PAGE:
“There's a reason employees become disgruntled,” he said.
The plant's manager was new and the facility suffered from a lack of communication. Following the union vote, Pactiv hired new production and human resources managers, he said.
The plant began procuring and installing new equipment in 2011. Then the plant lost one of its major customers, forcing Pactiv to shut down production on some machines. The company told employees it would need to downsize, Quinn said.
The plant started rolling layoffs — the company asked employees to work 30 hours per week instead of 40 — to “share the pain amongst everybody,” he said.
But employees did not respond well. “Quite frankly, you try to help everybody and that doesn't work either,” he said.
According to the campaign, in early 2011, production at the plant sped up. As the year went on, working conditions deteriorated — workers were given an increasingly heavy workload, and reprimanded for taking bathroom breaks or sick leave. The new rules targeted the most vocal and pro-union employees, the campaign said.
McGrath and Quinn said those claims are untrue.
“It's just amazing, these sweatshop allegations,” McGrath said.
Pactiv takes the safety of its employees very seriously, Quinn said, citing the plant's lack of accidents and success passing both corporate inspections and required Occupation Safety and Health Administration inspections.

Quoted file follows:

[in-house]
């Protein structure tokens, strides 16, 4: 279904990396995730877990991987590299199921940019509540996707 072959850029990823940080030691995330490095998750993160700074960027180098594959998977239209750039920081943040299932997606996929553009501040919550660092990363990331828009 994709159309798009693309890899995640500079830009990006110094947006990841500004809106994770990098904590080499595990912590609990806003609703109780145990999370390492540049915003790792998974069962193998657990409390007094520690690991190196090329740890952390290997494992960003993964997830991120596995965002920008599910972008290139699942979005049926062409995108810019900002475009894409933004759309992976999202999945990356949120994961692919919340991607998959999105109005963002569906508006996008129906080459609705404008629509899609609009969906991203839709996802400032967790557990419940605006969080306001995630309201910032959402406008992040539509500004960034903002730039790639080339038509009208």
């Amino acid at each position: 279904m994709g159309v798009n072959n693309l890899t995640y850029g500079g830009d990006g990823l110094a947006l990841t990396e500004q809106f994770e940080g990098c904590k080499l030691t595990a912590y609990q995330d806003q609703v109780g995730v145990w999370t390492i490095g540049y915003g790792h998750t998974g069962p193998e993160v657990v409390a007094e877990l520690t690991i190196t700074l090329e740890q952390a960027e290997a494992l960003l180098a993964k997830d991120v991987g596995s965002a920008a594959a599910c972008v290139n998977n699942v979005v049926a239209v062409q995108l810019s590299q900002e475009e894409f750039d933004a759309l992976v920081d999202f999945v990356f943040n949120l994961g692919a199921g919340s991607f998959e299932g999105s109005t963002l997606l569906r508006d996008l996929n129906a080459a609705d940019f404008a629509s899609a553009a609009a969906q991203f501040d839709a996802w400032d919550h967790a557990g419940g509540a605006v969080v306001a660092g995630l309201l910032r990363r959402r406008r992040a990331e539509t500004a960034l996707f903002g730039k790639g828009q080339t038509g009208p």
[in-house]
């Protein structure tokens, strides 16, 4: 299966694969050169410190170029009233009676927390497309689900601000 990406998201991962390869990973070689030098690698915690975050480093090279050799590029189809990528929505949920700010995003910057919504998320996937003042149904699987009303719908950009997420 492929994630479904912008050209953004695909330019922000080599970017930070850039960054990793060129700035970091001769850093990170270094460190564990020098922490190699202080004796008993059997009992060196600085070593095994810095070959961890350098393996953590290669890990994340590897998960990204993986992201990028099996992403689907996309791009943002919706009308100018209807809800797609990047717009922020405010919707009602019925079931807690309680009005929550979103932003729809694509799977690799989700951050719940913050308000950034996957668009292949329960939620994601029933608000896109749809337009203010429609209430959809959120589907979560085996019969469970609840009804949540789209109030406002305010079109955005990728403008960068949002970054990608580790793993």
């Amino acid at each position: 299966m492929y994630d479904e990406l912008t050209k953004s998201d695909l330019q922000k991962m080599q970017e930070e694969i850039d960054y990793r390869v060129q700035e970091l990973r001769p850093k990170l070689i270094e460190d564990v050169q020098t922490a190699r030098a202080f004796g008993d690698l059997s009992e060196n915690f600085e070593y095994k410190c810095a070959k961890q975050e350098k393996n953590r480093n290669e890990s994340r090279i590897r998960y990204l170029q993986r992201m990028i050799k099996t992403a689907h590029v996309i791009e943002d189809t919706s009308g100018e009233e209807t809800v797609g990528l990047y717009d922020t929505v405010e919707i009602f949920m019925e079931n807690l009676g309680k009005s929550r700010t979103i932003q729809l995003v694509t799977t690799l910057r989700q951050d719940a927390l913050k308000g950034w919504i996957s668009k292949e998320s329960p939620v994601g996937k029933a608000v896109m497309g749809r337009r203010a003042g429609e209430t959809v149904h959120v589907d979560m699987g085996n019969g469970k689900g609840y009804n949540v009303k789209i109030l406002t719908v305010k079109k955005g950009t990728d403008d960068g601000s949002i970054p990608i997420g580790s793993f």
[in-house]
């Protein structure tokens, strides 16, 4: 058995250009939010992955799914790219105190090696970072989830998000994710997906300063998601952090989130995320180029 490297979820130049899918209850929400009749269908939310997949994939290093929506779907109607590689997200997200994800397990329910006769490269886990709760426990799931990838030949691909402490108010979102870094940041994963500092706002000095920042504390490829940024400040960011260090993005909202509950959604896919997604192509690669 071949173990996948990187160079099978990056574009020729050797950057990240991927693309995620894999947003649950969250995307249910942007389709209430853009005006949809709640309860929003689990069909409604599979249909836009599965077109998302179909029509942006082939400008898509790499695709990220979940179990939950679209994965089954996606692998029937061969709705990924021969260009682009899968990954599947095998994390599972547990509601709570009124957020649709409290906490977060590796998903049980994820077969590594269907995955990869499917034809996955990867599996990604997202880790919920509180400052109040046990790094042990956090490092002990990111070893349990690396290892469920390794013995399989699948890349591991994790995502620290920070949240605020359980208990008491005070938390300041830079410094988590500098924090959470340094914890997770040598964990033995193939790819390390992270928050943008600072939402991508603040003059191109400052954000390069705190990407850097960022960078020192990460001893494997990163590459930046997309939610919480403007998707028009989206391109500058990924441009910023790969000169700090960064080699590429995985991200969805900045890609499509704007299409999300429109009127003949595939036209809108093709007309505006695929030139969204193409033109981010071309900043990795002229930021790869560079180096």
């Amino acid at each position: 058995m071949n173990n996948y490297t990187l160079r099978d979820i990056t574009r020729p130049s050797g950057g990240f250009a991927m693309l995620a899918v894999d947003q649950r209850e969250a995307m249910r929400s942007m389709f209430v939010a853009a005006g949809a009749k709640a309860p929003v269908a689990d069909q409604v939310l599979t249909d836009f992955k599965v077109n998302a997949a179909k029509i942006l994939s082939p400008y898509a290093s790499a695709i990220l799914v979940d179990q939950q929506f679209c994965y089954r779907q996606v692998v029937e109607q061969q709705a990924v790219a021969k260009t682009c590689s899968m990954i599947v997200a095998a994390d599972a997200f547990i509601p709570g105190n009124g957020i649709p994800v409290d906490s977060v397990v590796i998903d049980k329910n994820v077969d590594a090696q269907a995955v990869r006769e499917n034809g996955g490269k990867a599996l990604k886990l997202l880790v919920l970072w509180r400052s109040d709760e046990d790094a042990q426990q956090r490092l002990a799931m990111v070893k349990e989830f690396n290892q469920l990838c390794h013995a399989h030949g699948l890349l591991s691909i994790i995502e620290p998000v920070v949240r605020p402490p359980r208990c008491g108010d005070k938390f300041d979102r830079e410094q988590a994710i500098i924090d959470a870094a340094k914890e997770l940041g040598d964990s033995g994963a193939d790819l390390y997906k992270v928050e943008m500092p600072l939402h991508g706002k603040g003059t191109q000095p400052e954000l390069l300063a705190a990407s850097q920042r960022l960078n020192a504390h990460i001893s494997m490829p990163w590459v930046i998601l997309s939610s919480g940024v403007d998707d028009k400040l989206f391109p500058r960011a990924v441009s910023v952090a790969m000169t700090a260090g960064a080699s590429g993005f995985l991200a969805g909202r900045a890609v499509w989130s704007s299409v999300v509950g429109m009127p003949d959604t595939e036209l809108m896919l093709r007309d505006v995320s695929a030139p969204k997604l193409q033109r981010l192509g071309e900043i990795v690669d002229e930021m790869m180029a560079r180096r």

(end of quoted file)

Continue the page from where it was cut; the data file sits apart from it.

“They've got a great safety record at Kearny, we take that seriously, we're very proud of that,” he said.
The plant also has low voluntary turnover rates — 1.1 percent in 2011 and 1.2 percent so far this year — and has increased worker salaries by more than 19 percent over the last five years, McGrath said.
“I just don't see how the term sweatshop can be applied,” he said.
According to the campaign, in May the company introduced new team leader positions. The positions require workers to take on supervisor roles, manage additional machines and speak English, among other criteria that deterred many employees from applying. The company also encouraged “obedient” employees to apply for the positions and helped them fill out the application, the campaign said.
Pactiv did introduce Elite Packer positions, but urged every employee to apply for them, Quinn said, adding that only 30-40 employees actually did so.